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Congress: Stop Squeezing the Social Security Administration

We have written extensively in this space about cuts to the Social Security Administration budget negatively impacting customer service for beneficiaries.   This week, as Mary Beth Franklin reports in Investment News, the SSA announced that it would stop mailing paper statements to Social Security beneficiaries under 60 “due to serious budget constraints.” Beneficiaries over 60 who do not have an online “My Social Security” account will continue to receive paper statements (for the time being, anyway).

This is the latest in a slew of customer service reductions forced by draconian cuts to the agency’s budget in Congress.  The SSA goes on to say:

“In addition, we have enacted a hiring freeze and dramatically reduced overtime hours that help us process work after assisting customers in our offices and on the phone.”

Anyone who has tried to phone the SSA knows exactly what that means:  more wasted time waiting to talk to a customer service representative, if you reach one at all. In 2016, the average hold time for callers to the SSA’s 800 number was 15 minutes.  Ten percent of all callers got a busy signal. These stats will likely get worse this year.

Ironically, this week’s SSA announcement ends with the cheery affirmation, “Thank you for helping Social Security continue securing today and tomorrow as we rise to this challenge.”  Kudos to the SSA for putting a brave face on an extremely vexing situation.  

As the Center for Budget and Policy Priorities reported last June, the SSA has been struggling to provide proper customer service ever since Congress passed the 2011 Budget Control Act (BCA), which included appropriations caps – further reduced by sequestration.  In fact, the SSA’s core operating budget has shrunk by 10 percent since 2010 (after adjusting for inflation), even as the demands on SSA have reached “all-time highs as the baby boomers have aged into their peak years for retirement and disability.”

These cuts resulted in an SSA hiring freeze, the closure of more than 60 field offices across the country, and lengthy delays in processing Disability Insurance (DI) applications appeals. (Some 1 million applicants are awaiting much-delayed hearings.)  Advocates of budget cuts may claim that beneficiaries can access services online, but the truth is that many seniors can’t get online – or are vastly more comfortable talking to a human being.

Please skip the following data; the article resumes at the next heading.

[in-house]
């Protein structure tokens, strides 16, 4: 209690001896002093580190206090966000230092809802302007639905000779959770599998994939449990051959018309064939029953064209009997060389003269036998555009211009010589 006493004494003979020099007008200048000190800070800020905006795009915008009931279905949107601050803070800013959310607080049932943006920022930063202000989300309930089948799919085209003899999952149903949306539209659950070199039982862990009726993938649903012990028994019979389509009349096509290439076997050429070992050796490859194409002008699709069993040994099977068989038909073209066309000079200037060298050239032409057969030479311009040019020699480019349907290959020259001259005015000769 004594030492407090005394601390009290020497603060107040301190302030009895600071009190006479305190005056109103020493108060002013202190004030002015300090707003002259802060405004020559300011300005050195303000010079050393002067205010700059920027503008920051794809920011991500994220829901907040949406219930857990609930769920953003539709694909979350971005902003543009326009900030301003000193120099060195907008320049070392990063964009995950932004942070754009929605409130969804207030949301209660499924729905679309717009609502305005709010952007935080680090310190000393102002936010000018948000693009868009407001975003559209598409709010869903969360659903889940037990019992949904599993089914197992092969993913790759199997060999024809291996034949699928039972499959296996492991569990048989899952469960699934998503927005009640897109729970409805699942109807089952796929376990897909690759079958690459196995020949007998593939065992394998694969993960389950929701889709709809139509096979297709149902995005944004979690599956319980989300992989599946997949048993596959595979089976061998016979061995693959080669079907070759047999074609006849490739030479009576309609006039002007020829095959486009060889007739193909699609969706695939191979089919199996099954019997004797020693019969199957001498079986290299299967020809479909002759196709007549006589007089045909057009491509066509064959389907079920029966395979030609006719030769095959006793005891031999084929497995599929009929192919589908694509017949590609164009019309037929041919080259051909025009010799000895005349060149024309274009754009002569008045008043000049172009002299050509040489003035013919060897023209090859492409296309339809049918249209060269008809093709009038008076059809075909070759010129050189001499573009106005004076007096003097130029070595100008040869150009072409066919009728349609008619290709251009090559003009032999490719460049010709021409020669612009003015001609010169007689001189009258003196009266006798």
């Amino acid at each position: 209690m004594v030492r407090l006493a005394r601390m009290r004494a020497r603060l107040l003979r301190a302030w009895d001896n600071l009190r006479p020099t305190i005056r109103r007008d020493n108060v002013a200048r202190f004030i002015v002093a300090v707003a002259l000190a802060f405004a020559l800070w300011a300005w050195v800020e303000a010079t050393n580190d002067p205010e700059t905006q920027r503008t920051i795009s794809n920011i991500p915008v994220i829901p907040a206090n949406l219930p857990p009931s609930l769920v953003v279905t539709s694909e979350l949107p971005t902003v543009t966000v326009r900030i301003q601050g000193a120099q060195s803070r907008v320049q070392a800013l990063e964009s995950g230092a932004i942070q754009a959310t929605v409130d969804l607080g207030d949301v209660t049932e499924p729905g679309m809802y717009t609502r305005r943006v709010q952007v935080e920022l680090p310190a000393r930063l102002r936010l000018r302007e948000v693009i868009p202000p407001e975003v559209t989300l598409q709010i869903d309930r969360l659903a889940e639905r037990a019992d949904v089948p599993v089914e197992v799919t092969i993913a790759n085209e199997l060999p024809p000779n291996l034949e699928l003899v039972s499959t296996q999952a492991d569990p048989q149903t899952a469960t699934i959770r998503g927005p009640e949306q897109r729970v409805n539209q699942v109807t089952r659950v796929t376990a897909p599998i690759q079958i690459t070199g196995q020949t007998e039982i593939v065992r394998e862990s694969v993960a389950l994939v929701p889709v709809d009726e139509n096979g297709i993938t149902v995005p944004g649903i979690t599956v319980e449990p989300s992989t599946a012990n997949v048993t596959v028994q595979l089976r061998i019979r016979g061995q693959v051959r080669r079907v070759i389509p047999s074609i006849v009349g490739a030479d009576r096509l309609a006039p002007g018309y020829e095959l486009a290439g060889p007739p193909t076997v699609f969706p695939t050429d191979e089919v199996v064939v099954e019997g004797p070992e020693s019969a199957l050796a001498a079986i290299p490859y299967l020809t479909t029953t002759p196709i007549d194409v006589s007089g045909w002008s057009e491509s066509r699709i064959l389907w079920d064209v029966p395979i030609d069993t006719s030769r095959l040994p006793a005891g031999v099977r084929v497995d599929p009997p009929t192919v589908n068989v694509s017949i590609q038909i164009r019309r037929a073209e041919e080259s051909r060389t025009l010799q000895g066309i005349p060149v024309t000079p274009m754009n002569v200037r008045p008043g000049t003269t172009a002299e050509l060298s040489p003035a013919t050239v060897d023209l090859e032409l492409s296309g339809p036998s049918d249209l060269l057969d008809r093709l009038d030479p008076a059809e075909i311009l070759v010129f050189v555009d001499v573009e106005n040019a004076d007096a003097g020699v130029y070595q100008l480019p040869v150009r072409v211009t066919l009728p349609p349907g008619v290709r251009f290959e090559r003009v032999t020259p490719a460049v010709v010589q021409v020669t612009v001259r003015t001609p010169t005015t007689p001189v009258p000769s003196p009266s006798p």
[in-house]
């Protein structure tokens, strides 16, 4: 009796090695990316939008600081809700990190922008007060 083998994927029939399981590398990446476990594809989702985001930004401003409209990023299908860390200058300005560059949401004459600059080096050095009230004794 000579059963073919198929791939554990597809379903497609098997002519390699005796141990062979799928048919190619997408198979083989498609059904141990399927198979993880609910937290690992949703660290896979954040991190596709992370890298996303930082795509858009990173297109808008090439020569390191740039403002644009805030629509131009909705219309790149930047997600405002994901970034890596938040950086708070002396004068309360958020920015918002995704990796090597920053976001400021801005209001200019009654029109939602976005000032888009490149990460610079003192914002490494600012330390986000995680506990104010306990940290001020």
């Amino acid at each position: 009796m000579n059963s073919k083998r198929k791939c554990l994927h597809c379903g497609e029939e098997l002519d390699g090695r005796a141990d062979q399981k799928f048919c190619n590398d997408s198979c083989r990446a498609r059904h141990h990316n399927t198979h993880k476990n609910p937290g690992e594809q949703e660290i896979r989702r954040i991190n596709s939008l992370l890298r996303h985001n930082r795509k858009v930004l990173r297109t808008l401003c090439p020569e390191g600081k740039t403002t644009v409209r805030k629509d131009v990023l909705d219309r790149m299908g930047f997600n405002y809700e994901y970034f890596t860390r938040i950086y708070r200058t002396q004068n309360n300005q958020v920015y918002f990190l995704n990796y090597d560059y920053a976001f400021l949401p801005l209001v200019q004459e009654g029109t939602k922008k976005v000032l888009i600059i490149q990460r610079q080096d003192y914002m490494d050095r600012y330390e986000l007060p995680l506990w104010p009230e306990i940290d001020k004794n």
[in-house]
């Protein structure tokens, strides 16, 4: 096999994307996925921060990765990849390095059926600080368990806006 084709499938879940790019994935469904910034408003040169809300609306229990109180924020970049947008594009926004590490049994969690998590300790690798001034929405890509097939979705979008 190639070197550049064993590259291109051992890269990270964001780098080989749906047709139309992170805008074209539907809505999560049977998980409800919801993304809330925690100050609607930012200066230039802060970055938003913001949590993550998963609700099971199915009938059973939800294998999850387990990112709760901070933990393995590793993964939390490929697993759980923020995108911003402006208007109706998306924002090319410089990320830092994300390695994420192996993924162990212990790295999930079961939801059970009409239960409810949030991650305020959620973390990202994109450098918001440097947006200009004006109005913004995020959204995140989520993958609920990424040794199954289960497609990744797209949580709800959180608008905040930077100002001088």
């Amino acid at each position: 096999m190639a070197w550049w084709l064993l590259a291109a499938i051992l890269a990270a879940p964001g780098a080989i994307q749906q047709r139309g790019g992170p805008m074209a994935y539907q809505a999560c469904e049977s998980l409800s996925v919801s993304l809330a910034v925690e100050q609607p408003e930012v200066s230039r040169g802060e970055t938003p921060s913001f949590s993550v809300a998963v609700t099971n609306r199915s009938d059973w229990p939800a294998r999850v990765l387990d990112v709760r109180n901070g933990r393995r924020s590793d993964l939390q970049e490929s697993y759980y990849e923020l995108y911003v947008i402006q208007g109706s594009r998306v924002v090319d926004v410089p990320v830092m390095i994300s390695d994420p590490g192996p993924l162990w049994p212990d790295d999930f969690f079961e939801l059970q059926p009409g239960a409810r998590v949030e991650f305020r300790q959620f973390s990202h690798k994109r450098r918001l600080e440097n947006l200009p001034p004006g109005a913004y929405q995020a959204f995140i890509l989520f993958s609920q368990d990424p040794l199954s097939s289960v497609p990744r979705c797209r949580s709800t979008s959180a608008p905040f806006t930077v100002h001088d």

To some in Congress, the SSA budget may simply represent figures on a spreadsheet.  But the cuts imposed some 6 years ago continue to harm real people – the 59 million beneficiaries of Social Security who are being denied timely service.  Congress squeezes SSA’s budget even though the agency is funded by Social Security revenue (mostly from workers’ payroll contributions) and not from the general treasury.  Why then, does Congress insist on bleeding what is already one of the most efficient federal agencies?  One explanation is that those on Capitol Hill who are bent on cutting benefits and privatizing Social Security know that forcing customer service cutbacks feeds public frustration, undermining public support for the program in general.

The only responsible solution is to restore much-needed funding for the Social Security Administration – to undo the damage that began in 2011.  The SSA’s administrative budget for FY 2016 was $12.162 billion.  We support President Obama’s FY 2017 budget request of $13.067 billion, a badly needed 7% increase.  At this level of funding, the SSA could begin to restore the customer services it has been forced to cut.  After years of endless hold music, busy signals, shuttered field offices, and unreasonable wait times for hearings, we at the National Committee could finally stop filling this space with bad news for SSA’s customers.  

“In addition, we have enacted a hiring freeze and dramatically reduced overtime hours that help us process work after assisting customers in our offices and on the phone.”

Anyone who has tried to phone the SSA knows exactly what that means:  more wasted time waiting to talk to a customer service representative, if you reach one at all. In 2016, the average hold time for callers to the SSA’s 800 number was 15 minutes.  Ten percent of all callers got a busy signal. These stats will likely get worse this year.

Ironically, this week’s SSA announcement ends with the cheery affirmation, “Thank you for helping Social Security continue securing today and tomorrow as we rise to this challenge.”  Kudos to the SSA for putting a brave face on an extremely vexing situation.